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Smith steps down as director of Bapt. Assoc.

The Lincoln County Baptist Association is about to enter a newphase of existence, as today marks the final day of the 24-yeartenure of director the Rev. Talmadge Smith.

Smith will be in and out of the association office over the nextmonth to assist his replacement, whose identity is being withhelduntil the executive board makes a decision, in getting familiarwith the process of running the association of 39 county Baptistchurches.

After that, Smith will permanently leave the office he hasoccupied for more than two decades. He said he would remain activein the Lord’s service, but first he plans to test the waters ofinactivity.

“I’m not gonna jump right into something else,” Smith said ofhis retirement. “First, I’m gonna take some time and just breathe -see what it feels like to do nothing for a while. I’m tired, ittakes a toll on you.”

He does not think the break will last.

“Of course, I may get over that in 30 minutes,” he said.

Smith said he had expected the final months leading up to hisretirement to be slow and uneventful, but such was not thecase.

He said the last four months have been possibly the busiest hehas experienced as the head of the association. Smith has spentthem traveling around the state for Bible drills, Bible schoolclinics, training sessions and conferences.

And he wouldn’t have it any other way.

“I’m the type of person where I’ve got to be doing,” Smith said.”I thought it would be slow, but I can’t operate in that type ofsystem. Dad gave me the work ethic – that’s good and bad.”

For Smith, the work will continue in retirement.

He said his first action as a retired man would be to clean outhis shop and work around his house. After 24 years of suits, tiesand paperwork, he is transitioning into a man with “a rake in (my)hands.”

Christian work will also continue for Smith.

“I will continue to be active in the work of the Lord,” he said.”I don’t want to stop that. I just want to do it in a differentplace and in a different way than I have been doing for the last 24years.”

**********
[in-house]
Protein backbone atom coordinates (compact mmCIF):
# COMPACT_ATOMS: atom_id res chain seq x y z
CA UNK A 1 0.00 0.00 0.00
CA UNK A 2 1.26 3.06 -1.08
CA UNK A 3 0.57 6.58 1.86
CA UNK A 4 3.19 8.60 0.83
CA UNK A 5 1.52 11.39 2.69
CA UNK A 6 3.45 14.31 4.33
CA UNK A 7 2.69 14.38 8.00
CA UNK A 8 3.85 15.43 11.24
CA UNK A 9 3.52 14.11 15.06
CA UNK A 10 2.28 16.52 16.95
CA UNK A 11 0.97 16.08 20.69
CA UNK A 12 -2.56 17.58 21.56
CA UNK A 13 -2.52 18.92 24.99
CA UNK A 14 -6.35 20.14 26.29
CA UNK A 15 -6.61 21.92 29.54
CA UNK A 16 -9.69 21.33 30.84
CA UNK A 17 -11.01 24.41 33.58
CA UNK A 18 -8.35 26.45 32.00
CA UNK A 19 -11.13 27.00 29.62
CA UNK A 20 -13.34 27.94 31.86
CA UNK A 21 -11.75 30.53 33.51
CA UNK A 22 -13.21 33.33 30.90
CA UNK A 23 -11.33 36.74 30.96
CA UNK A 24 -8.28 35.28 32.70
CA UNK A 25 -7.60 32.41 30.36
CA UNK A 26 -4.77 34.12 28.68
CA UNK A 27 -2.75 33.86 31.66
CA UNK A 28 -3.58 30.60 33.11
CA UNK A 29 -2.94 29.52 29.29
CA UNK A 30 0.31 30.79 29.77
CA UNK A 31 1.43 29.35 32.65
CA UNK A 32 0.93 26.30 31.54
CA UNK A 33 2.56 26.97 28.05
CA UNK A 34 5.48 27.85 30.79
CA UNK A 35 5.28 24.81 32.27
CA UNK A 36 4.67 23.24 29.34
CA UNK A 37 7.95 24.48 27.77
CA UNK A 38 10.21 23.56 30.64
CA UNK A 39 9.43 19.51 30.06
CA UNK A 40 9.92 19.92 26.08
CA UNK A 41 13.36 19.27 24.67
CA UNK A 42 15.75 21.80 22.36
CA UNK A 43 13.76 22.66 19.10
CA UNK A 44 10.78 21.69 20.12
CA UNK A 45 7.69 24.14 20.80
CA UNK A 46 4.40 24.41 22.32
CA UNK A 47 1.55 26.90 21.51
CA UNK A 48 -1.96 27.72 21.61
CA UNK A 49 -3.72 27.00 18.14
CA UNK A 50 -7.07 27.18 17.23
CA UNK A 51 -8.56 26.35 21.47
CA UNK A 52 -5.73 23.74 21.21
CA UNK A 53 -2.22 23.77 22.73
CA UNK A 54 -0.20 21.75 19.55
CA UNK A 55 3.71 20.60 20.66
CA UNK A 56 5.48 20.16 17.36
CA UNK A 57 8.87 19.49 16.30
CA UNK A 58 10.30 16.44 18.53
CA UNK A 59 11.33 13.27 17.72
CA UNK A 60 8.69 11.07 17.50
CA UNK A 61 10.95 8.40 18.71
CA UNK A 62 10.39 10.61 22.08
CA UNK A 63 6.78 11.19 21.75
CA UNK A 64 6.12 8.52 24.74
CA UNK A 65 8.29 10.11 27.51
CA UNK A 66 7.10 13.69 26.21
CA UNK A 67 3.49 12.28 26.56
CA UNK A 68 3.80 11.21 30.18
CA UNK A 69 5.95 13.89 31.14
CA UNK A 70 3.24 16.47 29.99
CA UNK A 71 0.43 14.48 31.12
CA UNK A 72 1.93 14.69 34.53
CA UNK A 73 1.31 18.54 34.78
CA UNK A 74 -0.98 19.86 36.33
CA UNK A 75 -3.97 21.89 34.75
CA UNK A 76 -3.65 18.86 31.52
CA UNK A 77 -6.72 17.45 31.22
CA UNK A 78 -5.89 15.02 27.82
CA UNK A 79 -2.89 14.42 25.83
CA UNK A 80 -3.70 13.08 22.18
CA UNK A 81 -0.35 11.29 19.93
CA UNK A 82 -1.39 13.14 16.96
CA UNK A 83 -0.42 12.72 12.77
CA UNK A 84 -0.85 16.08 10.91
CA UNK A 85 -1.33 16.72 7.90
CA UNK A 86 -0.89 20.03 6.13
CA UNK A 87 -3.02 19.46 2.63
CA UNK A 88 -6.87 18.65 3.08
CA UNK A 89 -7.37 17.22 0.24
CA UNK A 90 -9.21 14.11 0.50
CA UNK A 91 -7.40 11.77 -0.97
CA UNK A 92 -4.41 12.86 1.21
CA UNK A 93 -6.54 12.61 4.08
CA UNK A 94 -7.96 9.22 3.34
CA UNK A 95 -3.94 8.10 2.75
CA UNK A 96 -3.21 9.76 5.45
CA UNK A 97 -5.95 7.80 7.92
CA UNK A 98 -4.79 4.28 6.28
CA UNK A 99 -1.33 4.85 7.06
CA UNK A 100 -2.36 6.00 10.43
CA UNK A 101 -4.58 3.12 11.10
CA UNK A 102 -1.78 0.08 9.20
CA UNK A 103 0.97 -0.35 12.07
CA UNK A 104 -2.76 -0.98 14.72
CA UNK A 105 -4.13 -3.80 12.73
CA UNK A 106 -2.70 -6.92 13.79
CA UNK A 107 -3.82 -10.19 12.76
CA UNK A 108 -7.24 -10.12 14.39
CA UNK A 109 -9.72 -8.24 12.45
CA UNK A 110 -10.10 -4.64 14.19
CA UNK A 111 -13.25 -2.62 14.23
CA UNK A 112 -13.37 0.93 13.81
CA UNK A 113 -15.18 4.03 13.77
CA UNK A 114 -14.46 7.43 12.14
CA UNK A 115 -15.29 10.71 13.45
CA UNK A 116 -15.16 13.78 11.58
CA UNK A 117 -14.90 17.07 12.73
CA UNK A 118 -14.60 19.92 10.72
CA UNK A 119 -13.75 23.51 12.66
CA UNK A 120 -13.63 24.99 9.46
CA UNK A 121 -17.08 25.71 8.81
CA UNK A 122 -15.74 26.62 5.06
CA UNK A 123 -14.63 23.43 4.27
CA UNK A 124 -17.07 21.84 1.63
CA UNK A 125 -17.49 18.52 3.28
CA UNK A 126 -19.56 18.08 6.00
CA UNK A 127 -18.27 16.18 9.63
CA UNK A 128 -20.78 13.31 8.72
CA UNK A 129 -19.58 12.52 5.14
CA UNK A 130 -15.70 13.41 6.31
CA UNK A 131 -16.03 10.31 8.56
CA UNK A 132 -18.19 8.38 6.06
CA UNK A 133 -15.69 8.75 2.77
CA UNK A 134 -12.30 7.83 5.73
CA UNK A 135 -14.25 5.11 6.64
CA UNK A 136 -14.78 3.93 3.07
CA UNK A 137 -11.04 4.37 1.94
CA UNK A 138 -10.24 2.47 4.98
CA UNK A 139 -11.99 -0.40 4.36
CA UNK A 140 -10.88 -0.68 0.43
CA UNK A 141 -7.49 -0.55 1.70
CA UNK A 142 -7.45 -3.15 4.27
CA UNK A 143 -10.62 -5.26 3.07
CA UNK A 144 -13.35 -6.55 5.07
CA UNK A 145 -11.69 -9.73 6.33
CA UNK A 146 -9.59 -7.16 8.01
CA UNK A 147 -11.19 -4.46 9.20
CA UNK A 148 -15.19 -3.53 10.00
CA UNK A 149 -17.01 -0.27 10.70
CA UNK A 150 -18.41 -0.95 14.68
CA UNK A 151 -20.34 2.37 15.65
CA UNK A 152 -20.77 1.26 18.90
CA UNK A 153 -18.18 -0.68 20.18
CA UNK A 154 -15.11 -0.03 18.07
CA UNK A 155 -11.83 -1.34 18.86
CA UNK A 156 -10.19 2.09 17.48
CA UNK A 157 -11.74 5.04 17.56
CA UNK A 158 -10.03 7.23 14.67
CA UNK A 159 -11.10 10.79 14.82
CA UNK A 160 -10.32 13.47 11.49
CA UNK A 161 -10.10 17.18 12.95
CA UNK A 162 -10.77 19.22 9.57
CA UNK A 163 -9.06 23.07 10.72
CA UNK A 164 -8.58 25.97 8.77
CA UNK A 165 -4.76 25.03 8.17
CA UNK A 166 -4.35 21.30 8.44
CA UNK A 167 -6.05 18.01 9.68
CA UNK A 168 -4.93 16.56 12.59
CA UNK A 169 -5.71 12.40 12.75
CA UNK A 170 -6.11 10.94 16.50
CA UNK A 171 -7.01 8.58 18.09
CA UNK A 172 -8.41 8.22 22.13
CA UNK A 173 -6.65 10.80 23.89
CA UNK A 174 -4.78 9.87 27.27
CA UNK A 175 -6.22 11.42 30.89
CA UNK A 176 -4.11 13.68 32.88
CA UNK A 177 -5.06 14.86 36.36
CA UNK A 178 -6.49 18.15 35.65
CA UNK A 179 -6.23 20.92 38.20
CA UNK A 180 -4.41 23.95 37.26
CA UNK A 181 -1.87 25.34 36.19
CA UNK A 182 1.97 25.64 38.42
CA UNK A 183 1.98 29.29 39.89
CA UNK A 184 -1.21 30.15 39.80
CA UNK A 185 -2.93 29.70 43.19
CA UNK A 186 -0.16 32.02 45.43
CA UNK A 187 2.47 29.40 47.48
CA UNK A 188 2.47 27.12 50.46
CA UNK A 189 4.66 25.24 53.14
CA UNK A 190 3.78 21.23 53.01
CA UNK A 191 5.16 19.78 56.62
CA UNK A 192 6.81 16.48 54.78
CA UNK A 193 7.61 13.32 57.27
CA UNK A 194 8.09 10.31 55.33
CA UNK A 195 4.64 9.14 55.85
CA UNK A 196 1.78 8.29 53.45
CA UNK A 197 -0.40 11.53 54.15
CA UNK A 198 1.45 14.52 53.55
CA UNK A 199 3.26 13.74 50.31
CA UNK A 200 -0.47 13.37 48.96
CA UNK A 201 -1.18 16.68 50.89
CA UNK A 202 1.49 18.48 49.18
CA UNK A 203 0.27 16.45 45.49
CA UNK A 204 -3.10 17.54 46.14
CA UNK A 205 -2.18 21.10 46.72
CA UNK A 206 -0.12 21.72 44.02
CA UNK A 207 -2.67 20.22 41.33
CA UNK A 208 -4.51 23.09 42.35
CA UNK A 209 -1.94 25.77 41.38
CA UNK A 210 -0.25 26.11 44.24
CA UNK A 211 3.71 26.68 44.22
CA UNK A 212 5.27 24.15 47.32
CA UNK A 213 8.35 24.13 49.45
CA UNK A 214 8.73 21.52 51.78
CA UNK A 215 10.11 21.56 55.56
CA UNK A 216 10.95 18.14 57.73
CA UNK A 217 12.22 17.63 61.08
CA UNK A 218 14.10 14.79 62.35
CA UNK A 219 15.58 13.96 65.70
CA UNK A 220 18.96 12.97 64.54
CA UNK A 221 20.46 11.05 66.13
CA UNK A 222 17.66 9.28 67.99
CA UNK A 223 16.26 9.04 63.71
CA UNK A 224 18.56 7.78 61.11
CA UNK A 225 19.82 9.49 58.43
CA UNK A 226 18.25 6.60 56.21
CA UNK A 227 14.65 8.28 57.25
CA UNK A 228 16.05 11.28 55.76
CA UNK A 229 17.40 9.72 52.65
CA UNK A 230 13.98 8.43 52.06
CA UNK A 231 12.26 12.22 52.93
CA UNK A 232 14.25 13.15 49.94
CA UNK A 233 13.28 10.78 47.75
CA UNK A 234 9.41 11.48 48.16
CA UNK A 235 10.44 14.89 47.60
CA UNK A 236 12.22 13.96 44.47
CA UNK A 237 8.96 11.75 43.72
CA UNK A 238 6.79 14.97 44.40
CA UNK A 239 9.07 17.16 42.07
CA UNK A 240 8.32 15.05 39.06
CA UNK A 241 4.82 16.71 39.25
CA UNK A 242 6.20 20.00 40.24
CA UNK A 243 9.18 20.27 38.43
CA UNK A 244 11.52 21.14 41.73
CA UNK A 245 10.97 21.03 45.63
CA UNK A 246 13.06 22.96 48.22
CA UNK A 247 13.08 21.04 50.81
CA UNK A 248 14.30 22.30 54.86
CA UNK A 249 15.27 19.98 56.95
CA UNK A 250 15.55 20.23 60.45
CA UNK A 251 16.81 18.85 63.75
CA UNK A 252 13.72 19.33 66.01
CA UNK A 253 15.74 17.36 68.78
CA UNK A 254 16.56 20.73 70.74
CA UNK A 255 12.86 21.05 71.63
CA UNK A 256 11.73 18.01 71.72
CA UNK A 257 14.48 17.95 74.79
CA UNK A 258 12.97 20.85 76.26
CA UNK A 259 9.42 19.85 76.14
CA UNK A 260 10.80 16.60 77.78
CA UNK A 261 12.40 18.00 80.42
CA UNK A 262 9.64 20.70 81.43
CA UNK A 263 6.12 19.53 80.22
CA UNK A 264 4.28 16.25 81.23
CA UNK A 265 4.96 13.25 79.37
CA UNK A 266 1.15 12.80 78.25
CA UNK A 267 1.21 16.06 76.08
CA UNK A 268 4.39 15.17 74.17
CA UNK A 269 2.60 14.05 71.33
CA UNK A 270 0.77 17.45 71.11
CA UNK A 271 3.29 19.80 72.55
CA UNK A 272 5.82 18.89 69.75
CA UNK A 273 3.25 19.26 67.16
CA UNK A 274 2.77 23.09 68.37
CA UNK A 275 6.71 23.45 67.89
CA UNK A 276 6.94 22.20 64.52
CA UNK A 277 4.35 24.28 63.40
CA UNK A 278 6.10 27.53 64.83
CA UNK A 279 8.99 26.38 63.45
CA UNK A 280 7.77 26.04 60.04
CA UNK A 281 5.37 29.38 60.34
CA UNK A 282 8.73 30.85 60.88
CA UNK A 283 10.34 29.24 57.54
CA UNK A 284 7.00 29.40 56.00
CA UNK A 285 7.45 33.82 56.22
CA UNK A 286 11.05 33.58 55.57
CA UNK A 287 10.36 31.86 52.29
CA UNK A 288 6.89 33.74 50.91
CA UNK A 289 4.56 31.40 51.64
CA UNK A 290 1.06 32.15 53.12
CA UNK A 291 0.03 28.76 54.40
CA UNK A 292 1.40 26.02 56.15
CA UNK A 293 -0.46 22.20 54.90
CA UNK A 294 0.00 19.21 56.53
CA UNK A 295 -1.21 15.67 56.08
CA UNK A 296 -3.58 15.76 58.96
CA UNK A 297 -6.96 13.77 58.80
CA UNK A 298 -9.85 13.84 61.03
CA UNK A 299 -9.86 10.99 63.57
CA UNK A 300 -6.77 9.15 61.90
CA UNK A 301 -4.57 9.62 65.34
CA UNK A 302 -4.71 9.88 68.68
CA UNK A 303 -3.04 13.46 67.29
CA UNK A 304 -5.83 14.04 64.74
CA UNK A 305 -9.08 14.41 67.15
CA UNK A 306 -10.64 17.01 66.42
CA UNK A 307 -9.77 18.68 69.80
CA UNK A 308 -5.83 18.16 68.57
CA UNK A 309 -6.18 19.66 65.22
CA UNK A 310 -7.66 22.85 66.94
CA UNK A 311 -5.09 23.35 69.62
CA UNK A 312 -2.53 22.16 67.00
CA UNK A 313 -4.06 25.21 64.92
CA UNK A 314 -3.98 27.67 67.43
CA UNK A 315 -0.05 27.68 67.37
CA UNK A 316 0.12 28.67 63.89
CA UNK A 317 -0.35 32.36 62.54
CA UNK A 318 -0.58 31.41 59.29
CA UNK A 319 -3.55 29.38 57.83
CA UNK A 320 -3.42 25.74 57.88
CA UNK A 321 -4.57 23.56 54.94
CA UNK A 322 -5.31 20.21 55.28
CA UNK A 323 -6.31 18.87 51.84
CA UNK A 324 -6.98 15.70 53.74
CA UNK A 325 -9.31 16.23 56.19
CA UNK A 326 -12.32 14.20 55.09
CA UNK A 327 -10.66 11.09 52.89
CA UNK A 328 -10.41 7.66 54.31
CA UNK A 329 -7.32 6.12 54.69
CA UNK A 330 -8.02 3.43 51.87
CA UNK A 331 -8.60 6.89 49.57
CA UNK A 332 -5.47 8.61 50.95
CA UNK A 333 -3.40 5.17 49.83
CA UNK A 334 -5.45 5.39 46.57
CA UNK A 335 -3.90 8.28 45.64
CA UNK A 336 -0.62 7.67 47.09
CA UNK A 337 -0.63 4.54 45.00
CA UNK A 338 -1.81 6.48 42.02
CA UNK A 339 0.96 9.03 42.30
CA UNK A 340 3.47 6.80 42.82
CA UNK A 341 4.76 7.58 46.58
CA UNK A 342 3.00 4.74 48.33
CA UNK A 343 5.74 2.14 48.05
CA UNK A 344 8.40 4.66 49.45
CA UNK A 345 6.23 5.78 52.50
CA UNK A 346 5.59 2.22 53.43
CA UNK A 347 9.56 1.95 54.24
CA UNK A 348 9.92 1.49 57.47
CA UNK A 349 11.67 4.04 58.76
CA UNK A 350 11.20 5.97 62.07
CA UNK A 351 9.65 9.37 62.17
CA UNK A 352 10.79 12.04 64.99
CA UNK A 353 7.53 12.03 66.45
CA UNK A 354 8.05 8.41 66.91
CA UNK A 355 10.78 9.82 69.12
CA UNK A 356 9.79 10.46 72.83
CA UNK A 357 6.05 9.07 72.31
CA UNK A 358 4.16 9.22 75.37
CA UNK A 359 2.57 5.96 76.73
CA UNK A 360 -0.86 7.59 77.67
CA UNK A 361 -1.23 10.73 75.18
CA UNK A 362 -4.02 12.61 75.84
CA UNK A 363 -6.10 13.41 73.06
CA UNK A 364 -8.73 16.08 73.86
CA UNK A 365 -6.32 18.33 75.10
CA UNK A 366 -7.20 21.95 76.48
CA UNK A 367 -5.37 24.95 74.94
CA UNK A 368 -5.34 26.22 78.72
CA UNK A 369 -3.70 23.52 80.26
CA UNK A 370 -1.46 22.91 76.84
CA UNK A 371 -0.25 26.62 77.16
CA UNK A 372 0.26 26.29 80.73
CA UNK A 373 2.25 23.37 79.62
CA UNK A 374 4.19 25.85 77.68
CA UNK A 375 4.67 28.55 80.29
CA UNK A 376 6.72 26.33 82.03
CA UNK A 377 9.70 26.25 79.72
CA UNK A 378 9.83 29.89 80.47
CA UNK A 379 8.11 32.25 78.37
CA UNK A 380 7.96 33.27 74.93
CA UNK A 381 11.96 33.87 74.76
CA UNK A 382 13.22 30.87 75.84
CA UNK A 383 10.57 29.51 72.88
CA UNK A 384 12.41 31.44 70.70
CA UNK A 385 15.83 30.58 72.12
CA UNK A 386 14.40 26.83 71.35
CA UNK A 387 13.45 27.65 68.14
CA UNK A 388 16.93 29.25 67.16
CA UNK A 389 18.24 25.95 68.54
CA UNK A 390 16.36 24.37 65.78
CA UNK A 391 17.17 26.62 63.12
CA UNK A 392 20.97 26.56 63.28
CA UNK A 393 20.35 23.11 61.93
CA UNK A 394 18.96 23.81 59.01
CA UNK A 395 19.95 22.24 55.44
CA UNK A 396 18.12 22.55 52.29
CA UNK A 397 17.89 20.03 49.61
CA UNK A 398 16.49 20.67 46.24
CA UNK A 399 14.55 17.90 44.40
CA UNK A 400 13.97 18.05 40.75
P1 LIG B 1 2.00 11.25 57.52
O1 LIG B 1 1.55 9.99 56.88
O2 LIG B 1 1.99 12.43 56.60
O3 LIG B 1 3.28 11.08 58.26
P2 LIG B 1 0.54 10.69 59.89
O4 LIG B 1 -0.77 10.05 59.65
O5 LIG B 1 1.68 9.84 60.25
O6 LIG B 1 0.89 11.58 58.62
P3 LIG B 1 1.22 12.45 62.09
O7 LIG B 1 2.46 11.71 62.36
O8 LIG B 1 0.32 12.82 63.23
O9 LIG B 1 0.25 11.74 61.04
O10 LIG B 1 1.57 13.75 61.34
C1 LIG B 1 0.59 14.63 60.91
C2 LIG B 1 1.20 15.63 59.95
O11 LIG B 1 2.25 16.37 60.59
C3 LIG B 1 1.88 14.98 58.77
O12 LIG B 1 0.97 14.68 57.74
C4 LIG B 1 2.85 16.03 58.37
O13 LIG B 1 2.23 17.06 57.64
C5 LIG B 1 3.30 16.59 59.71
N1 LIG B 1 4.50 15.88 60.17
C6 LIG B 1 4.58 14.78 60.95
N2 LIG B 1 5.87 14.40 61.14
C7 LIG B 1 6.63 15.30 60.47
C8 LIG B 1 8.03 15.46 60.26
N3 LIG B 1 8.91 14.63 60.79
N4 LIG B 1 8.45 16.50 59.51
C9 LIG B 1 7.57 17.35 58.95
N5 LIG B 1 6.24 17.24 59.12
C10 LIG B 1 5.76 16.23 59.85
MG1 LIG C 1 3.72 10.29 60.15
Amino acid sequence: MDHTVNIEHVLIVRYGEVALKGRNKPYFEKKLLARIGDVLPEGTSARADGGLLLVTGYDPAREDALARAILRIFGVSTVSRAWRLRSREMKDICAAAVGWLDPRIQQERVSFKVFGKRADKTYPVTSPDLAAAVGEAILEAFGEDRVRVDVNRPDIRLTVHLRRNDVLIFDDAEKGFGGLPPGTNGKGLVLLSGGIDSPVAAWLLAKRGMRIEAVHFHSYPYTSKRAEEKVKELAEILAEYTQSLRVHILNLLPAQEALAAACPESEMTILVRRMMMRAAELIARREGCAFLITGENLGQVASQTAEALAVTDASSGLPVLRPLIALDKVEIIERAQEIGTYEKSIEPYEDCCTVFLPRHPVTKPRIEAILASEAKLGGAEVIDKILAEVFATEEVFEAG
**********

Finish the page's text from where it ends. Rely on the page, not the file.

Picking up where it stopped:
Smith said he had no intentions of parting with the commandmentmade in his favorite Bible verse, 1 Corinthians 15:58, which reads,”Therefore, my beloved brethren, be ye steadfast, unmovable, alwaysabounding in the work of the Lord, forasmuch as ye know that yourlabor is not in vain in the Lord.”

“What that says to me is, if we live life without the work ofthe Lord, we are wasting life – and that’s frightening to me,”Smith said. “Paul said that to be involved in the work of the Lordmeans our lives will count, will be meaningful to people and willbring a smile to God.”

In retirement, one of the means by which Smith will try to bringa smile to God is to go west and offer his ministerial services forfree to churches facing financial difficulties.

“Many churches out west don’t have a lot of money to work with,”he explained. “They can’t afford to hire someone to come in whentheir pastor needs a rest. I would like to offer my services for nocharge to those churches.”

By helping churches out west, Smith would be returning to thepulpit from whence he came. He has led church congregations, evenif in smaller roles, since the age of 18.

Smith grew up in the Friendship Baptist Church in the Zetuscommunity.

While a senior in high school, he became a Sunday school teacherand began each Sunday service with a short devotional. In thosedays, the congregations assembled in the sanctuary before departingto Sunday school classes instead of going straight to class andfinally assembling for the service.